Messages from the Masters
When I was a kid, every once in a while my parents would back my brother, Larry, and I up to a doorframe, lay a ruler across our heads, and mark a line with a pencil to chart our growth. They would then write the date next to it. It was always exciting to see how much I'd grown since my last measurement.
If only measuring our effectiveness as a leader was so easy. Why is it so hard to get a clear picture of our own strengths and weaknesses?
Self evaluation means:
* Being willing to critique myself.
* Asking for and accepting honest feedback from those who can most accurately assess our leadership-those who follow us.
* Exercising self-discipline.
This last point is perhaps the hardest. I define self-control, in the beginning of life, as the choice of achieving what I really want by doing things I really don't want to do. Once this becomes a habit, discipline becomes the choice of achieving what I really want by doing the very things I now want to do! I really believe that a disciplined life becomes a joy – but only after we have worked hard to practice it.
All great leaders have understood that their number one responsibility is cultivating their own discipline and personal growth. Those who cannot lead themselves cannot lead others.
Here's what I call the START plan for becoming a disciplined leader.
* START ON YOURSELF - We'd all rather focus on changing everyone else to conform to us. The only problem with that is we end up with an organization full of people who reflect our weaknesses!
* START EARLY - I'm grateful for parents who taught me the value of a disciplined lifestyle early on.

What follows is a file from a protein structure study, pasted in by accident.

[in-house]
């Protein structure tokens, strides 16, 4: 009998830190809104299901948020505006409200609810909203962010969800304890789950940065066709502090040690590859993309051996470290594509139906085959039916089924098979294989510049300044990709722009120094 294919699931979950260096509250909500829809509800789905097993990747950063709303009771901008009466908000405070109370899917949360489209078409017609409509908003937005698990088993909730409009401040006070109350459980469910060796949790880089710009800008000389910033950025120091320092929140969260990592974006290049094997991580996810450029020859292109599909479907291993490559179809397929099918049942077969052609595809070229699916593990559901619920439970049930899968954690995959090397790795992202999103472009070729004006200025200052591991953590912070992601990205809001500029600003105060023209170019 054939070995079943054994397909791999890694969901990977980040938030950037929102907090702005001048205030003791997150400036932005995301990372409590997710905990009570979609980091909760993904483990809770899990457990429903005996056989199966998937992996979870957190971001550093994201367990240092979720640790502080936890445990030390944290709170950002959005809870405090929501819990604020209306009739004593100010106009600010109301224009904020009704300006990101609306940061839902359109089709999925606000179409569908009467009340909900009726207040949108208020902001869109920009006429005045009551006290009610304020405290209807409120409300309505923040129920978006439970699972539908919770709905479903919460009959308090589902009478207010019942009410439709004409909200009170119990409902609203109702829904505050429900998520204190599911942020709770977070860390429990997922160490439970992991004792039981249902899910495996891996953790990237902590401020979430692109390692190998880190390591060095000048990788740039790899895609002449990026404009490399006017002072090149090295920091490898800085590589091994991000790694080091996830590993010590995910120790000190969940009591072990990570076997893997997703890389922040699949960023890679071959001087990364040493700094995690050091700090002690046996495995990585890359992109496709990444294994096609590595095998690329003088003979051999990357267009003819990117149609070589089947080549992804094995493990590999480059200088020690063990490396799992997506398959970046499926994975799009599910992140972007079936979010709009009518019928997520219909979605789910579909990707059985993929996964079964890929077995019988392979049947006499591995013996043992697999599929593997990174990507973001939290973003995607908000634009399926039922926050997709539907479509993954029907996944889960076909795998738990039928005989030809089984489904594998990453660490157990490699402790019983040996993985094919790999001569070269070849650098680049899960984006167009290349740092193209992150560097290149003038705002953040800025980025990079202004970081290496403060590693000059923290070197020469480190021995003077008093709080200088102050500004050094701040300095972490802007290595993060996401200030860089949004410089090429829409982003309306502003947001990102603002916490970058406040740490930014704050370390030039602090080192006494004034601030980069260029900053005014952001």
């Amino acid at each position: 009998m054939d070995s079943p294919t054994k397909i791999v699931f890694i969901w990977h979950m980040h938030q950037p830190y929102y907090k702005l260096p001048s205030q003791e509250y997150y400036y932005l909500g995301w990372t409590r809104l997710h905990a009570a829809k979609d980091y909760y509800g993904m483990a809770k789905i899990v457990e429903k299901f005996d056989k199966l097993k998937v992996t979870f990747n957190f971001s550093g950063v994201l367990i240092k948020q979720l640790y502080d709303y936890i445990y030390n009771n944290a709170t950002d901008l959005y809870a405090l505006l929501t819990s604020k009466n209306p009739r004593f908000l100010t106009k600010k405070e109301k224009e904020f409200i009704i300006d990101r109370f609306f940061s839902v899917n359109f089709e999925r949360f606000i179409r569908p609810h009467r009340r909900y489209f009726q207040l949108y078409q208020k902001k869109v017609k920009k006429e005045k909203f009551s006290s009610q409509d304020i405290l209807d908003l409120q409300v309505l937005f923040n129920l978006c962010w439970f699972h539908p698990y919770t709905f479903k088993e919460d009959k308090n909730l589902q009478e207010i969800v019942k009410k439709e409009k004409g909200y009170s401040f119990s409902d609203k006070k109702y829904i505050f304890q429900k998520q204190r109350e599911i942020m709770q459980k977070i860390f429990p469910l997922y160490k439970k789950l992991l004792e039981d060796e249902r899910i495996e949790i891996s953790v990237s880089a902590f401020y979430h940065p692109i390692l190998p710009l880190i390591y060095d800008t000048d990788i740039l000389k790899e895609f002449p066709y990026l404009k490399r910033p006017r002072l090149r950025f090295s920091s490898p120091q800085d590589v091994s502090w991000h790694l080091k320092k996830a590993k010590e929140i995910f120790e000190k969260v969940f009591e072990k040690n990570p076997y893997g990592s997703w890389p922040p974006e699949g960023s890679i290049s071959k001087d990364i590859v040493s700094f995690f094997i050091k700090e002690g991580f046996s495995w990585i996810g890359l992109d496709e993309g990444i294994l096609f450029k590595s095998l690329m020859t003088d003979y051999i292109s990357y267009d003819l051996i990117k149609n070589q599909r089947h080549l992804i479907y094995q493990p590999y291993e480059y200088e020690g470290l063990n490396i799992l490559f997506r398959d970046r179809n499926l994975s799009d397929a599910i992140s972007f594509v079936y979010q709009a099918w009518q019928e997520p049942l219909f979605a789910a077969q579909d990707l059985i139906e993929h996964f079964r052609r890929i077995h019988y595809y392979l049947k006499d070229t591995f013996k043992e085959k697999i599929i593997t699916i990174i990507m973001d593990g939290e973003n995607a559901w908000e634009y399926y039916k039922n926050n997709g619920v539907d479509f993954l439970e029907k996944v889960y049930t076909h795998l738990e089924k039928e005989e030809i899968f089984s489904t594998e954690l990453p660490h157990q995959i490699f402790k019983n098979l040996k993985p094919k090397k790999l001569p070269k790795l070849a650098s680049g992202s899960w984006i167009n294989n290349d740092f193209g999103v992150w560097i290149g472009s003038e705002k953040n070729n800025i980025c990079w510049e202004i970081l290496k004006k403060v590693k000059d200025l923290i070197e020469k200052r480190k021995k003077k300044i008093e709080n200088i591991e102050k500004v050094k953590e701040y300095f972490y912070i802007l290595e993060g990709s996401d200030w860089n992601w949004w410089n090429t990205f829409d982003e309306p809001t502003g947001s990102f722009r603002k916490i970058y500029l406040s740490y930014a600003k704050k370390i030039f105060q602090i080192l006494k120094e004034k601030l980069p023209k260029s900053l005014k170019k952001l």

* START SMALL - A simple plan will more likely bear fruit than anything elaborate will. Remember the value of small things, consistently practiced over time, in transforming a life.
* START NOW - The will to prepare is more important than the will to succeed. The dream to succeed, apart from the will to prepare, is simply wishful thinking.
* START ORGANIZED - Those who take time to organize have a special power. Organizational skills allow for the possibility of gaining stamina and momentum as your successes build. You gain a reputation as the person who always follows through.Now that you've started down the road of self-evaluation, receiving constructive criticism, and self-discipline, you're ready to determine where you are as an effective leader. John C. Maxwell is an internationally-acclaimed author and speaker on the subject of leadership. Learn more at http://www.johnmaxwell.com/. © Copyright 2001 by The Injoy Group. All rights reserved.